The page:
Opioid Detox Options
Detoxing from opioids presents a number of health risks, unpleasant withdrawal symptoms, and psychological challenges. This page explores what opioids are, how opioid use disorder develops, and recommendations for opioid detox options.
What are opiates?
Opiates and opioids are words used interchangeably to describe narcotic drugs. What’s the difference? Opioid is an umbrella term used to refer to a class of substances that are either derived naturally from the compounds of the poppy plant or the synthetic compound used in pharmaceutical opioids. The seeds are then extracted from the flowers and dried to make opium.
Opioids can be used to induce sleep, alleviate pain, or used recreationally to create feelings of euphoria. This class of drug is most powerful and carries the deadliest consequences. Found as both prescription medications for pain and illicit street drugs, opioids have the ability to cause changes in the body that can lead to physical dependence in a very short period of time.
Synthetically manufactured opioid drugs include codeine, oxycodone, methadone, fentanyl, morphine, hydrocodone (Norco/Vicodin/Lortab) and hydromorphone (Dilaudid IR). Illicit opiates used most commonly include heroin, but also prescription opioids like oxycodone and fentanyl.
Street names for opioids include oxy, m30s, percs, demmies, black tar heroin, China, big whites, Captain Cody, act, Little C, Dro, purple drank, smack, footballs, morpho, roxy, ercs, greenies, rims, God’s drug, footballs, chill pills, trammies.
When taken recreationally, taken in a larger quantity than prescribed, or taken without a doctor’s prescription, is classified as misuse of opioids. Opioid misuse can lead to addiction (opioid use disorder), overdose, and potentially death.
What is opioid use disorder?
Opioid use disorder is classified by the Diagnostic and Statistical Manual of Mental Disorders as a problematic pattern of opioid use leading to problems of distress, with two of the following criteria occurring within a 12-month period:
- Taking larger amounts or taking drugs over a longer period than intended.
- Persistent desire or unsuccessful efforts to cut down or control opioid use.
- Spending a great deal of time obtaining or using the opioid or recovering from its effects.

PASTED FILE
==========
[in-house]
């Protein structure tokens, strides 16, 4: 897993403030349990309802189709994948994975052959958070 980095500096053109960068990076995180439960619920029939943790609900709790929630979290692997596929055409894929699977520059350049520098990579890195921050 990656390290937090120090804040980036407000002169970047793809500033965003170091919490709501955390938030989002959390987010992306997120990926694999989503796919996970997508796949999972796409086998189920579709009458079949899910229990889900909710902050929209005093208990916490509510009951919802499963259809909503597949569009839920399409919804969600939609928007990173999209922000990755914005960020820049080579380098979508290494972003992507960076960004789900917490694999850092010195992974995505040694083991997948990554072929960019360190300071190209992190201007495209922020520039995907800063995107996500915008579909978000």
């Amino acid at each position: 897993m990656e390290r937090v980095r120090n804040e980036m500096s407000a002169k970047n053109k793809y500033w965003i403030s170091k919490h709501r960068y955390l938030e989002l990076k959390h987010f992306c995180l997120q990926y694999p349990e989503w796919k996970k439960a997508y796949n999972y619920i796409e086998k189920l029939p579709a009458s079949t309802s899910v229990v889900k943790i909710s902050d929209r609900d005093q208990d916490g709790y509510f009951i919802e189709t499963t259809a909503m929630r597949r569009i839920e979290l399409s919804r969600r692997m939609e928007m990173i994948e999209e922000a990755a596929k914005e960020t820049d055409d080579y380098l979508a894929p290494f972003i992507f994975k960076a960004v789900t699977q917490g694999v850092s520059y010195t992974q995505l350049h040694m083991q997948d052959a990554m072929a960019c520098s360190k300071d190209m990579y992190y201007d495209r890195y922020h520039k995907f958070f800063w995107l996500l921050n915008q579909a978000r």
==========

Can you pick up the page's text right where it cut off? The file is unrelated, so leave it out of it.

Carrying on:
- Craving, or a strong desire or urge to use opioids
- Problems fulfilling obligations at work, school or home.
- Continued opioid use despite having recurring social or interpersonal problems.
- Giving up or reducing activities because of opioid use.
- Using opioids in physically hazardous situations.
- Continued opioid use despite ongoing physical or psychological problem likely to have been caused or worsened by opioids.
- Tolerance (i.e., need for increased amounts or diminished effect with continued use of the same amount)
- Experiencing withdrawal (opioid withdrawal syndrome) or taking opioids (or a closely related substance) to relieve or avoid withdrawal symptoms.
According to the Substance Abuse and Mental Health Services Administration (SAMHSA) 10.3 million Americans misuse opioids and an estimated 2 million meet the criteria for opioid use disorder.
According to the National Institute on Drug Abuse:
- 21-29 percent of patients are prescribed opioids for pain
- Between 8 and 12 percent of those patients develop opioid use disorder
- 4-6 percent of people who misuse opioids move on to more readily available narcotic, heroin
- 80 percent of people who use heroin first misused opioids
The effects of opioid use disorder are wide-ranging and potentially fatal. Their effects include the risk of overdose, slowed breathing, heart rate and blood pressure, disorientation, coma, and gastrointestinal problems. In 2018, 128 people died every day after overdosing on opioids.
Opioids are highly addictive and very difficult to withdraw from without professional medical detox.
Signs of opioid withdrawal:
Opioid withdrawal symptoms can begin within 6 to 12 hours of the last dose of medication/narcotic. Symptoms include:
- Risk of relapse
- Muscle aches and bone pain
- Inability to sleep
- Abdominal cramping
- High blood pressure
- Excessive sweating
- Nausea and vomiting
- Rapid heartbeat
- Teary eyes
- Blurry vision
- Goosebumps on the skin
These symptoms can be incredibly difficult to manage without proper medical intervention at an inpatient medical detox center.
Opioid Detox Options
There are effective opioid detox options available for opioid addiction. Unfortunately, only 1 in 4 people receive specialist treatment. Detoxing alone isn’t recommended because of the uncomfortable withdrawal symptoms and risk of complications.
According to SAMHSA, detox is a critical first step in helping someone safely and carefully detoxify from opioids.
“Detoxification is a set of interventions aimed at managing acute intoxication and withdrawal. Supervised detoxification may prevent potentially life-threatening complications that might appear if the patient were left untreated. At the same time, detoxification is a form of palliative care (reducing the intensity of a disorder) for those who want to become abstinent or who must observe mandatory abstinence as a result of hospitalization or legal involvement. Finally, for some patients it represents a point of first contact with the treatment system and the first step to recovery.”
There are various types of opioid detox facilities and each differ in the services offered. Broadly speaking, you should expect they can help:
- Manage withdrawal symptoms
- Provide medication to ease the detox process
- Deal with any complications
- Medically supervise detox, monitoring heart rate, blood pressure, temperature, and breathing
- Conduct a behavioral assessment
- Provide recovery support and aftercare
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